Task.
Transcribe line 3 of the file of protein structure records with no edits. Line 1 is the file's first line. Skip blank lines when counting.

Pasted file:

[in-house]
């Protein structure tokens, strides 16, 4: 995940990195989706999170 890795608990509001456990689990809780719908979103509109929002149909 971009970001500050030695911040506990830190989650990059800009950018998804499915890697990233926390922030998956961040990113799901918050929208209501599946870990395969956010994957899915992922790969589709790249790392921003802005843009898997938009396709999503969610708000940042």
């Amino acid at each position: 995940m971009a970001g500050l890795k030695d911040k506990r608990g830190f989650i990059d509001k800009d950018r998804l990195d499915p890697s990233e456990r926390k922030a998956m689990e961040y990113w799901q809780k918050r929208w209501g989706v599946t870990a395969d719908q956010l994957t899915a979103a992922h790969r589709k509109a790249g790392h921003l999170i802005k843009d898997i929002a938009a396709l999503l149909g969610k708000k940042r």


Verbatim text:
């Amino acid at each position: 995940m971009a970001g500050l890795k030695d911040k506990r608990g830190f989650i990059d509001k800009d950018r998804l990195d499915p890697s990233e456990r926390k922030a998956m689990e961040y990113w799901q809780k918050r929208w209501g989706v599946t870990a395969d719908q956010l994957t899915a979103a992922h790969r589709k509109a790249g790392h921003l999170i802005k843009d898997i929002a938009a396709l999503l149909g969610k708000k940042r």